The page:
"We've received many messages (via social media.) There are some who are happy about this endeavour (that Cumhuriyet published Charlie Hebdo excerpts) and some who weren't happy. There may have been some who were worried that this would be an issue (of the newspaper) that would belittle religious beliefs, or be full of contempt. There were those types of messages, too. But I believe that people won't think that way once they see today's issue. As I said, we did this in solidarity with our colleagues who lost their lives at the Charlie Hebdo massacre; so that there are no more attacks like this in the future; and to support and protect freedom of expression."
"That was the personal choice of our writers (referring to columnists who published Charlie Hebdo cover.) As far as I know, one of them (Hikmet Cetinkaya) wrote (in his column) that he didn't believe it (the cartoon on the cover) was the Prophet Muhammad."
8. Cumhuriyet columnist Hikmet Cetinkaya, right, at his desk, speaking to colleague
9. SOUNDBITE (Turkish) Hikmet Cetinkaya, Cumhuriyet Columnist:
"I am a journalist who's protected. I'm under the protection of the government. But even if I weren't under government protection, I still would have done it. Tomorrow it can happen somewhere else, and I'll publish another cartoon. Terror is a crime against humanity. It has no religion, it has no language, it has no race, it has no beliefs. This is true for the entire world. This is true for the entire world. Are we supposed to applaud terror? We have to stand tall. As a journalist, I am standing tall."
"In addition to keeping to publishing principles, we believe that we prepared this selection (of Charlie Hebdo cartoons) with the utmost care towards society's religious sensitivities, the freedom of belief, not just the Muslim society, but also Christian, Jewish, and those who don't believe in religion, atheists."
12. Various of people picking up newspapers at news stand
13. SOUNDBITE (Turkish) Ayse Gur, Istanbul Resident:
"Censorship is the same everywhere. It (Charlie Hebdo's latest issue) wasn't published (in Turkey) the way it was printed. The newspaper (Cumhuriyet) published it by censoring itself. If I were in their shoes, would I do the same, would I do it differently? To be honest, I don't think I would have thought any differently. Conditions have become worse (in Turkey.) This is an example of courage (what Cumhuriyet did.) It's sad, but true."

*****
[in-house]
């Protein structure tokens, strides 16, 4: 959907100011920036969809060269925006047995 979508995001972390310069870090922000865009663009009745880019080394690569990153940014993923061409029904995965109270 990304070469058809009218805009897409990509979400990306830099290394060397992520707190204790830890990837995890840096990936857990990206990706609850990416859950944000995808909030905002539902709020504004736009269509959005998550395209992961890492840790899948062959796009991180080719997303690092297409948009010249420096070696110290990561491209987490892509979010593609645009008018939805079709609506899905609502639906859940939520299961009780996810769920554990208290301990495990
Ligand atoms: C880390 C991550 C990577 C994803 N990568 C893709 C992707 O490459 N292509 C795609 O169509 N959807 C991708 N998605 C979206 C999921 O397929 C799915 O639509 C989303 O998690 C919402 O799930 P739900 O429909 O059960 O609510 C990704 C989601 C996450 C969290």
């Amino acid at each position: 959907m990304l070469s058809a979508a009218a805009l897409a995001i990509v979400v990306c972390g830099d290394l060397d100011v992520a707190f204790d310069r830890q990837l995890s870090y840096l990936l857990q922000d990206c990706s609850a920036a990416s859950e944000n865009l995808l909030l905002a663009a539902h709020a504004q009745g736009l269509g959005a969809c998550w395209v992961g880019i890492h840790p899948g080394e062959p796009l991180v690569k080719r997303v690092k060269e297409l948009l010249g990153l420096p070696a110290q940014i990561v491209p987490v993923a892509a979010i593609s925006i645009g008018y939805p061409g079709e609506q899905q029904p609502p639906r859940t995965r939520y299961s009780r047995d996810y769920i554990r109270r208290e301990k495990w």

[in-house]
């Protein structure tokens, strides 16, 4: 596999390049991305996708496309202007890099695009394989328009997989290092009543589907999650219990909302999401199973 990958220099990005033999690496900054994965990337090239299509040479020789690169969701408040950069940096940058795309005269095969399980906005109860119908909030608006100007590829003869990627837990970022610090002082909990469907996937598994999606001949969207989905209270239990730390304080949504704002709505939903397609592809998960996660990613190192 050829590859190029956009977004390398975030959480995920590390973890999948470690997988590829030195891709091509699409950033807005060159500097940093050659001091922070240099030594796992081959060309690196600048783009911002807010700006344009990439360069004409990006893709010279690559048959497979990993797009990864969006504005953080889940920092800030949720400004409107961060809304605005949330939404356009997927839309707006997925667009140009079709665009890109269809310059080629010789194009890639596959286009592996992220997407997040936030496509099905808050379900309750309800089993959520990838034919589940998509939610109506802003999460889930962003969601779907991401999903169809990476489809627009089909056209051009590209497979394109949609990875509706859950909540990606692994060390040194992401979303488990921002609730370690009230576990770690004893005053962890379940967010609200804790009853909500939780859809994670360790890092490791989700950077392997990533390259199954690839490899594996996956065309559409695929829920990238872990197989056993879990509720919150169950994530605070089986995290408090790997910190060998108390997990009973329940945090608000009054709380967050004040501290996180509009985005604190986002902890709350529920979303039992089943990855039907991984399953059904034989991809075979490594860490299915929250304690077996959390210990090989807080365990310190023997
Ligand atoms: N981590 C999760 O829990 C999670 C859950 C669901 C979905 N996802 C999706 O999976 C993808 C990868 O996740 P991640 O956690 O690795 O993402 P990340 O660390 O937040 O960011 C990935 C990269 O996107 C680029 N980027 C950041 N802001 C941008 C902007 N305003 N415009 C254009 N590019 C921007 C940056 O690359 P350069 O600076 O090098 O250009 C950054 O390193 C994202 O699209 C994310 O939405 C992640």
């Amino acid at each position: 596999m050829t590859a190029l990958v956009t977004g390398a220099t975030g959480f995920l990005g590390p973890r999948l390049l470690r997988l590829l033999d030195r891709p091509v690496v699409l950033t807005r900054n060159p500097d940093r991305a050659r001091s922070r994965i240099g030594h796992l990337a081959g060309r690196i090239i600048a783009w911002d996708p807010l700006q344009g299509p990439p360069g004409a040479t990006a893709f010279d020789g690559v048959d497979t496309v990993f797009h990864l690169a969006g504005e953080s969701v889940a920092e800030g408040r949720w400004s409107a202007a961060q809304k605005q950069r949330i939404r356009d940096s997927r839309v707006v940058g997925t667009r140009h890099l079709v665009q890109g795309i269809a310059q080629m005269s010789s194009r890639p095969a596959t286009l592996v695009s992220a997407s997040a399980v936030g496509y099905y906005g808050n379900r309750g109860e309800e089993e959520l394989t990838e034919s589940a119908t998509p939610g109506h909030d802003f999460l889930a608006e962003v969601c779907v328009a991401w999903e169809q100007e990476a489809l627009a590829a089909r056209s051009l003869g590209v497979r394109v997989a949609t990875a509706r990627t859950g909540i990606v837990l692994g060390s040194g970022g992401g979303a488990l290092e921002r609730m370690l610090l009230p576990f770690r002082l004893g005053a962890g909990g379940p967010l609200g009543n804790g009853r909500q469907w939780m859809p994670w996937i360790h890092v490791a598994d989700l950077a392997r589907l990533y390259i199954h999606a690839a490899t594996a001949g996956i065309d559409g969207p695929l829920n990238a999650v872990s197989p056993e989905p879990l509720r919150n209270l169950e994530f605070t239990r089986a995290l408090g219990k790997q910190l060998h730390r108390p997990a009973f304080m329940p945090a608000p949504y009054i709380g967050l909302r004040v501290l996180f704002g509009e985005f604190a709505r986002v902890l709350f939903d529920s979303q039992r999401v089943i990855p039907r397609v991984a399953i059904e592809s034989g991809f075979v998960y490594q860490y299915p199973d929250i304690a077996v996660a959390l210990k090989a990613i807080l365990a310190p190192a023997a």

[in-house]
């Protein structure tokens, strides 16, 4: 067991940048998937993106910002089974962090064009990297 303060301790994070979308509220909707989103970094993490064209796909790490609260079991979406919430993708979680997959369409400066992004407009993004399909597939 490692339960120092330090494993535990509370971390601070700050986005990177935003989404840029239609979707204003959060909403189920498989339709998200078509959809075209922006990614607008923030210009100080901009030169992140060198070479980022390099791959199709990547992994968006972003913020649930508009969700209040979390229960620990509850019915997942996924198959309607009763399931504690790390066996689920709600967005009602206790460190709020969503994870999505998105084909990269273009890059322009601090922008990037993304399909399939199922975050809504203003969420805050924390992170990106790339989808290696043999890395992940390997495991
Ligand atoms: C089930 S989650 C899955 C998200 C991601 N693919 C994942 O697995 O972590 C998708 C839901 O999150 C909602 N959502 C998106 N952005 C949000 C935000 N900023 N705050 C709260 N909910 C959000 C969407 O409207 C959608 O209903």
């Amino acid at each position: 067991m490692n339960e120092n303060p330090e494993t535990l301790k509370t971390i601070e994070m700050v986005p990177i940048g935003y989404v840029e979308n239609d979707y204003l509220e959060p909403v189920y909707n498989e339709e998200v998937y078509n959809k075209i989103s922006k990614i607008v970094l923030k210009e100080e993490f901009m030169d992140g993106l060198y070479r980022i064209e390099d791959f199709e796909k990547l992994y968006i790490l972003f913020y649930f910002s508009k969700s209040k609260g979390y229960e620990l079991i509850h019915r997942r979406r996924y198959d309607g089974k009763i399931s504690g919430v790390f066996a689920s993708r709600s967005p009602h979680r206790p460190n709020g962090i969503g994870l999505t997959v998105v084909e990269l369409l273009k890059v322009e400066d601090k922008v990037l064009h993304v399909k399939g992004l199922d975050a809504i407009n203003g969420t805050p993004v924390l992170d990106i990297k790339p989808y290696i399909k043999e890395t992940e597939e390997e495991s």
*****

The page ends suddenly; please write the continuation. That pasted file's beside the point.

14. Man looking at the newspapers
15. SOUNDBITE (Turkish) Bulent Yildirim, Istanbul Resident:
"I think it's an insult to the Muslim world, that's my personal opinion. I interpret it (the publication of Charlie Hebdo by Cumhuriyet) as an insult to the Muslim world. It's an insult to the 70 million people living in Turkey."
Police stopped trucks leaving a pro-secular newspaper's printing centre and checked the paper's content on Wednesday after it decided to print a selection of Charlie Hebdo caricatures.
The paper printed a four-page selection of cartoons and articles in a show of solidarity with the French satirical weekly, Charlie Hebdo.
Cumhuriyet newspaper said police allowed distribution to proceed after thinking that the French newspaper's latest cover featuring the prophet wasn't published.
But two Cumhuriyet columnists used small, black-and-white images of the cover as their column headers in Wednesday's issue.
It wasn't immediately clear if the columnists' use of the cover image escaped the attention of police.
"While preparing this selection, we respected societies' freedoms of faith and religious sensitivities," Cumhuriyet editor-in-chief Utku Cakirozer said in a statement.
"There may have been some (people) who were worried that this would be an issue that would belittle religious beliefs... But I believe that people won't think that way when they see today's issue," Cakirozer later told The Associated Press in an interview.
On the two columnists' decision to use images of the cover in their columns, Cakirozer said: "That was the personal choice of our writers."
Police intensified security outside Cumhuriyet's headquarters and printing centre as a precaution.
Small groups of pro-Islamic demonstrators protested Cumhuriyet in Ankara and in the central city of Konya, the state-run Anadolu Agency reported.
A Turkish court on Wednesday ordered the telecommunications authority to ban access to websites showing Charlie Hebdo's front cover with the image of the Prophet Muhammad, a state-run news agency said.
The Anadolu Agency said the ban, which would block access to the websites in Turkey, was ordered by a court in the southeastern city of Diyarbakir, according to the Dogan news agency.
The decision came from the court, because a lawyer in Diyarbakir filed a petition saying the websites were a danger to "public order."